The move by Rupe’s downmarket troops to establish the Super Soaraway Sunday Steamer has shaken up the Sunday tabloid market: it could hardly be otherwise, with a sale of over 2.5 million for its first three editions. Moreover, the 50p cost has sparked a price war, with the People, and the Daily Star Sunday, both of which have followed the Murdoch lead.
For the latter title, one might have thought that, given the amount of dosh that Richard “Dirty” Desmond claims to be raking in, he could stand a few weeks’ price cutting and trade this off against longer term market share. But that thought was shown to be misplaced, as a clear-out of pundits was announced by the deeply subversive Guardian last week.
The article claimed that Speaker’s wife Sally Bercow – admittedly not of a political stance that many Star readers would share – had been axed, along with broadcaster Matthew Wright, and former footballer and manager Graeme Souness. Des’ firm would not comment, but Ms Bercow confirmed her exit via Twitter. And there can only be one reason for the exits.
And that reason is money: far cheaper to use the space for more stories off the PA wire, recycled press releases, or re-heated copy from other sources, rather than pay a pundit of potentially inconvenient stance. Most Daily Star Sunday regulars would not have noticed the departure, save those who would check out Souness’ opinions on the world of football.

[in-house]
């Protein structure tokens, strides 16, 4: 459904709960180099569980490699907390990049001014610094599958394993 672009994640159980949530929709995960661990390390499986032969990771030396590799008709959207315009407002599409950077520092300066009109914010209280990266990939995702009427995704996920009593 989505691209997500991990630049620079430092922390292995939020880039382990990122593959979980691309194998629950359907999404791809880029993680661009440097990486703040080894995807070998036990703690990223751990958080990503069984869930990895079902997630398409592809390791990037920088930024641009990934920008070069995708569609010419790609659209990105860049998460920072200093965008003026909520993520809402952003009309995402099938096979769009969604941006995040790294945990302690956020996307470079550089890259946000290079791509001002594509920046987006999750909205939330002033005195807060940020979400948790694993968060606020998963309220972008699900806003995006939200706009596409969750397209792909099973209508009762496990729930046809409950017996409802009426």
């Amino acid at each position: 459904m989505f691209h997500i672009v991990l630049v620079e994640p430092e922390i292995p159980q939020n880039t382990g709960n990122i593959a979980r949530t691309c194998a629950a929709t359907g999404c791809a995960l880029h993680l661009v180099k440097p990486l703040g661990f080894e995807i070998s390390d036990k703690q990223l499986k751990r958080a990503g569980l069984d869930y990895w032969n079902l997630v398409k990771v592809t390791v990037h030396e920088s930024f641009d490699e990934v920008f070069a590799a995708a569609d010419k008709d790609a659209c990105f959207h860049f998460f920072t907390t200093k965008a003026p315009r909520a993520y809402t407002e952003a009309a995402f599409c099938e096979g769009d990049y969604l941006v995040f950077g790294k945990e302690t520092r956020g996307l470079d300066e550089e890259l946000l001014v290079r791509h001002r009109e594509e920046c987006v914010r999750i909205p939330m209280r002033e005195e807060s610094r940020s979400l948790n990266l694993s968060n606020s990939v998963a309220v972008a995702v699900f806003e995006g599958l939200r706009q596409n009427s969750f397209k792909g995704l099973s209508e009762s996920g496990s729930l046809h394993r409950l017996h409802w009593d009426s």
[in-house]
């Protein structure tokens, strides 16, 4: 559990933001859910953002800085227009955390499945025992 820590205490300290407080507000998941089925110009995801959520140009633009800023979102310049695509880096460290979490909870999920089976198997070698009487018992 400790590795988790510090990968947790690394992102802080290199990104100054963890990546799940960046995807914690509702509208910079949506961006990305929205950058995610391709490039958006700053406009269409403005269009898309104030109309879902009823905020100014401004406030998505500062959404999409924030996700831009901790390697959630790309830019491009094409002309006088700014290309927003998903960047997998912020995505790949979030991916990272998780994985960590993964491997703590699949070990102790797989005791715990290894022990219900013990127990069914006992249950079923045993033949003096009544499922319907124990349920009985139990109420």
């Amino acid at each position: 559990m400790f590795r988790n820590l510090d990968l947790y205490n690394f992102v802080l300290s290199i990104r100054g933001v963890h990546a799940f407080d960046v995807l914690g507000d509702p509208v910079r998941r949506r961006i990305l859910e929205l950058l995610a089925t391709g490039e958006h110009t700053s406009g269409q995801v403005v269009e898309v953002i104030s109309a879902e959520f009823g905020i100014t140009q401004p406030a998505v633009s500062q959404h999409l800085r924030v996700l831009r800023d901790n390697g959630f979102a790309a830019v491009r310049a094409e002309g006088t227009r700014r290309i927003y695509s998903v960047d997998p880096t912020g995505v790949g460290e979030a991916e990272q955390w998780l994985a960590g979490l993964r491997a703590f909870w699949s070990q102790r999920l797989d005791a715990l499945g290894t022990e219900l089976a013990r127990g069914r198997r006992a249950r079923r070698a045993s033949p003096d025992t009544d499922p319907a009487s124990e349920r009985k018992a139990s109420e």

But one recently instigated column is staying put, and that is the domain of the perpetually thirsty Paul Staines and his tame gofer, the flannelled fool Henry Cole, from the Guido Fawkes blog. The less than dynamic duo appeared once more in yesterday’s Star, with their latest offering showing precisely zero comments as at 1700 hours today.
Given that Staines and Cole are little-known outside politics, and that few Daily Star Sunday readers will have heard of them, that seems a strange move, unless of course the decision was taken purely on cost, and the cost of the Fawkes column was less than that of those that have been axed – or if the cost of that column were zero, that it was being provided for free.
That would be a most interesting outcome, given Staines’ constant carping at the Huffington Post UK for not paying its blog contributors, and his going after the Guardian for offering unpaid (voluntary) work placements. So, Fawkes folks, what’s the deal? Is Dirty Des paying you in money for that column? Let’s have a straight answer to a straight question.
After all, it’s what open journalism is all about. Isn’t it?